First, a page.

January 21, 2013
Reality Television: Good or Bad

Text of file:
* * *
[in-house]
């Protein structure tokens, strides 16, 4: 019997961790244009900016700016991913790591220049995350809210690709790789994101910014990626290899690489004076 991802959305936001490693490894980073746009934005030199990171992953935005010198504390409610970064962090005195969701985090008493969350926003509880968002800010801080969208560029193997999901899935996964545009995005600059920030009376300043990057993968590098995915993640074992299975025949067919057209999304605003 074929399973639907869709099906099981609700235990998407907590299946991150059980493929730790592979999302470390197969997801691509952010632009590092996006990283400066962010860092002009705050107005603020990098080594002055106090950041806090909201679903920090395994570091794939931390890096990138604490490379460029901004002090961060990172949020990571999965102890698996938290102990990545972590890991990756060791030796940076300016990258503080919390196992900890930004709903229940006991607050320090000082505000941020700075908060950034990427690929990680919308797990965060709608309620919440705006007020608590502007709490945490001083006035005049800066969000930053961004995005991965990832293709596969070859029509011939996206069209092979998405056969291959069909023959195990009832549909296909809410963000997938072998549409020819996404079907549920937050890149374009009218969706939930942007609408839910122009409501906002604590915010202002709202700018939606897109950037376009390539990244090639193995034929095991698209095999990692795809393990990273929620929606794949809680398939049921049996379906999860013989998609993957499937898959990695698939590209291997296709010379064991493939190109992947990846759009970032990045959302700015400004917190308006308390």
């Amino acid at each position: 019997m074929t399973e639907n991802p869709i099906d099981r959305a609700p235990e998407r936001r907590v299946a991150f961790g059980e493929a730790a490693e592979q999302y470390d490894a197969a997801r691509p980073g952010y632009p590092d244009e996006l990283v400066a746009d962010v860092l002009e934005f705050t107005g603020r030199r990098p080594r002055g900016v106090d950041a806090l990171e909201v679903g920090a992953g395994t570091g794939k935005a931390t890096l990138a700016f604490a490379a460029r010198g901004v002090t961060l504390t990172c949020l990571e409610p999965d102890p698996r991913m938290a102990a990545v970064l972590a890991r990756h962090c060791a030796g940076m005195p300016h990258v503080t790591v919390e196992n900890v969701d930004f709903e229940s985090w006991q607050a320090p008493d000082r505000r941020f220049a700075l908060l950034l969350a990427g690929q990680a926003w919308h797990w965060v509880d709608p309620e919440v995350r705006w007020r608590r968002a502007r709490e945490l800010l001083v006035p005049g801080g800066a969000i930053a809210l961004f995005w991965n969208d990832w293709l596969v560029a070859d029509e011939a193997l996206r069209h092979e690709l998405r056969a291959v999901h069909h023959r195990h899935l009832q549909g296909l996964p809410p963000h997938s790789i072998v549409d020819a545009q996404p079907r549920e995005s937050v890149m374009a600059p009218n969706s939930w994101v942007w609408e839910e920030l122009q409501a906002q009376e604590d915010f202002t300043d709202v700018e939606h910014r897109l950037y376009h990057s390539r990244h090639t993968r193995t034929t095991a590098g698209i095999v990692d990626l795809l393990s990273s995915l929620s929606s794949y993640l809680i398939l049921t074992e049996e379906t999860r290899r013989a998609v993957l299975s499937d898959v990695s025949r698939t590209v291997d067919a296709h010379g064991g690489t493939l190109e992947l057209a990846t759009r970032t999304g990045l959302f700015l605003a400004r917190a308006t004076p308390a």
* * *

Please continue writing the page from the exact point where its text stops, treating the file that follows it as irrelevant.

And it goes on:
Most teens perceive reality television programs in different views and for different reason. Teens even have different reactions to viewing these reality television programs whether it is a negative reaction or positive reaction. Parents never consciously think of how the impact on these programs or what their teen is really watching until they become involved. Some parents view these programs and think they are too influential and ban the programs from the home (the strict parent). Other parents indulge with their teen’s life and want to know what they are watching to relate and provide guidance to them. Is it possible to be either parent or both? It is easy to point the finger and believe that someone is taking your teen away with false envisions. While reality television can provide false envisions, parents should be involved in watching reality television programs with their teens because it provides them entertainment, teens will subconsciously hear their parents guidance while watching these programs, and it allows them to make a sound judgment on their own character. Why do teens really watch reality television programs? Popular reality television programs such as Bad Girls Club, American Idol, Love Games, America’s Top Model, and the list could go on, have one thing in common they provide entertainment for teens and pre-teens. These reality programs provide an entertaining way for these teens to share their views in school, and it is part of their social lives at some degree. The teens are able to connect with their friends and discuss these programs either to laugh at their ridiculous morals on the show, their likes and dislikes, or even whom they feel they relate more to. It is a form of connectedness to these teens. Connectedness is defined as the “level of intensity of the relationship(s) that a viewer develops with the characters and contextual settings of a program in the para-social television environment;” the higher the connectedness, the more involved the viewer is with the program and characters (Russell et al., 2004). ("The Appeal of Reality Television For Teen and Pre-Teen Audiences," 2011) Teens find themselves relating and having a social-life in school, on social websites such as Facebook and Twitter, and they are able to communicate via text or phone conversations. Of course the parents are not happy with some of the programs but it is nice to know what our teens are watching so that we can be in tune with how are teens are developing. With the continued popularity of reality television among young viewers, it is vital to identify pre-teen and teen audiences who not only watch a reality program but have a high level of connectedness to it. Connectedness extends beyond just viewing the program and involves further engagement—posting on social networking sites, for instance, or buying products placed on the show. ("The Appeal of Reality Television For Teen and Pre-Teen Audiences," 2011) The punch-lines of these reality television programs provide an addicting and exciting rush full of tense drama and romance that teens thrive for. As parents, we watch these programs to see how the teen is relating to these programs, possibly to see if there is potential belief in what they see. Just like typical movies there is slight distortion to what is real. Even with reality television programs there is distortion to the time things that could take months or years to accomplish happens in about a week on these reality television programs. Reality television programs are set up to gear to the audience and if it means giving the audience what they want than they go to any means necessary to keep their ratings up. Two key factors keep our interest and entertain us. One factor, we watch the tense drama or suspense week after week to gain entertainment. Watching...